Other authoritarian governments could see Singapore, a developed society, as a model for similar measures, and use legitimate concerns about online misinformation to deepen control over the internet. The consequences of that could be profound and troubling, balkanizing the internet between free and controlled systems, and denying millions of people its value as a tool for open communication and free expression.

“If we don’t take this seriously enough,” says Julie Owono, the executive director of Internet Without Borders, a Paris-based organization that advocates for a free internet, “we accept that the internet is going to be Chinese- or Russia-like. That would make the internet absolutely irrelevant.”

The Protection from Online Falsehoods and Manipulation Act—quickly abbreviated to POFMA in Singapore’s acronym-obsessed political culture—gives individual government ministers the power to unilaterally declare online content “false or misleading” and demand that it be corrected or taken down. The law covers anything that can be viewed in Singapore, including posts on social-media platforms such as Facebook and Twitter, as well as private-messaging apps, and allows ministers to sanction repeat offenders and make it a criminal offense to finance them.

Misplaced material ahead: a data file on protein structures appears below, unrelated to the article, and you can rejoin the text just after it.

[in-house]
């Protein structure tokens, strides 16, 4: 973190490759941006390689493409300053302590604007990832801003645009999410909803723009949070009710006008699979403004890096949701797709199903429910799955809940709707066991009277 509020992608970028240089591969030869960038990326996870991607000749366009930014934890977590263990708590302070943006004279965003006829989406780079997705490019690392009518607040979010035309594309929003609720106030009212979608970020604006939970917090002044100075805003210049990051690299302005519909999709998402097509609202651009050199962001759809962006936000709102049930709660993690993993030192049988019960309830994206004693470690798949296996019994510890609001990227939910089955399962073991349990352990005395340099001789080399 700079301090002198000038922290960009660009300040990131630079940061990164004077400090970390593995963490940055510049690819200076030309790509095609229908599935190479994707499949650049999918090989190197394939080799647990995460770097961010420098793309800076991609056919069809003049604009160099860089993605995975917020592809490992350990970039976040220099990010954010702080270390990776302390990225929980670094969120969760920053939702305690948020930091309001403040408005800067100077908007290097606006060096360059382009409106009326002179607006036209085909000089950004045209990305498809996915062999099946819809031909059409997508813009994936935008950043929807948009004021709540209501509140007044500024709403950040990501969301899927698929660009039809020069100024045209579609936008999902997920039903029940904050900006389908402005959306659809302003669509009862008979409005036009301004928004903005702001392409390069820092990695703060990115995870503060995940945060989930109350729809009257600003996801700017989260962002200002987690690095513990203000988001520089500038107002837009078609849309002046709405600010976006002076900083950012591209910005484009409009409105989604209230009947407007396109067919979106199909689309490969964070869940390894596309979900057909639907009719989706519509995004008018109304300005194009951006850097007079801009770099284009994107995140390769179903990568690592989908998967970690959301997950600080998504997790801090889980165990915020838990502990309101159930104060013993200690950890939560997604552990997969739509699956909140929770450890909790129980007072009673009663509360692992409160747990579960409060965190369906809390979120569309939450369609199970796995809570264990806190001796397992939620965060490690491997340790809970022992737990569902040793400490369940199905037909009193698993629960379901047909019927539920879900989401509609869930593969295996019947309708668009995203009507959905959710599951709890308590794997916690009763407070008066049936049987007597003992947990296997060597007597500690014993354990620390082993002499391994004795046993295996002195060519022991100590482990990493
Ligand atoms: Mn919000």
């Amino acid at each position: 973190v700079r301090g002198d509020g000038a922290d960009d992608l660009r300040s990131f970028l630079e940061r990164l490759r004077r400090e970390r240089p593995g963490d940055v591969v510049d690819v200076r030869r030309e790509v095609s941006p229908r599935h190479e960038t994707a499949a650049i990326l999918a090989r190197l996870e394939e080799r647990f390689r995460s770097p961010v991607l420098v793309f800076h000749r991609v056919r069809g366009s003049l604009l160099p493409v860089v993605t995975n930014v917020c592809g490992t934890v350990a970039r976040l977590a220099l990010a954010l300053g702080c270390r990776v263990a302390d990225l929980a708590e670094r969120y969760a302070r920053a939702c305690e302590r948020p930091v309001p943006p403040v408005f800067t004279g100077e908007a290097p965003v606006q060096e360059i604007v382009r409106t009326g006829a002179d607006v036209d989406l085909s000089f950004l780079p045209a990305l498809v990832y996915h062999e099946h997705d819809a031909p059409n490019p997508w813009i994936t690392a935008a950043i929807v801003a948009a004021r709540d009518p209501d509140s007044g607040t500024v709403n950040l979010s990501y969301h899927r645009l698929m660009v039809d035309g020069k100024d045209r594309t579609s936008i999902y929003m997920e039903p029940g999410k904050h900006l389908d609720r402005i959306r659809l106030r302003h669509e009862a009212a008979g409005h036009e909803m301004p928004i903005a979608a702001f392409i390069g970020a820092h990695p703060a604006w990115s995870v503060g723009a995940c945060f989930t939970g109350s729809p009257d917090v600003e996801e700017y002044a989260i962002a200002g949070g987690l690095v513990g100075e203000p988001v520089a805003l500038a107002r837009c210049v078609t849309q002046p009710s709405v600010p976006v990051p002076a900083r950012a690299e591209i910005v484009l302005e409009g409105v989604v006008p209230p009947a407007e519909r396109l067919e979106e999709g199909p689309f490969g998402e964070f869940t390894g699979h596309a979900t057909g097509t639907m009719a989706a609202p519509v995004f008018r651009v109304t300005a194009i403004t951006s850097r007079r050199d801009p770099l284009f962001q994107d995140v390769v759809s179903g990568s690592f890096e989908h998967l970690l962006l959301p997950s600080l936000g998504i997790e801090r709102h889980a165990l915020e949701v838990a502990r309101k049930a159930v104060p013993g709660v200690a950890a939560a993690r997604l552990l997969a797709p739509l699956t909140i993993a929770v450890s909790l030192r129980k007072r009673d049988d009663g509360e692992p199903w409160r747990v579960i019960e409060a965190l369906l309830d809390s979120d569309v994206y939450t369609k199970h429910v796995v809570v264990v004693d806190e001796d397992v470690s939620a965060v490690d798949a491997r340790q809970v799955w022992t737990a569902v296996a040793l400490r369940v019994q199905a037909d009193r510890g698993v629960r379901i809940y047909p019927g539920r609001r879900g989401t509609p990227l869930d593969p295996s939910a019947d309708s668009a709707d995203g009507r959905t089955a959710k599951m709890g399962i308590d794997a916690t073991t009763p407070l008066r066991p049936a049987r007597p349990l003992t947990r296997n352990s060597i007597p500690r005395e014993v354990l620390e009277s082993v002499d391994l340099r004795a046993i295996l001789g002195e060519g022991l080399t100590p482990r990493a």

The government says that the measure is necessary to prevent the spread of the kind of socially corrosive falsehoods that have become prevalent in other parts of the region, including the Philippines, Malaysia, and Indonesia.

In Singapore, ministers presented their approach as being of a kind with moves in Europe, where countries, including the U.K. and Germany, are publicly seeking regulatory solutions to an epidemic of malicious falsehoods that had skewed public debate. But European lawmakers fretted over the balance between dealing with the problem rapidly and comprehensively and not impinging on individual freedoms. In Singapore, the legislation is worded so broadly as to give ministers enormous power with little direct oversight.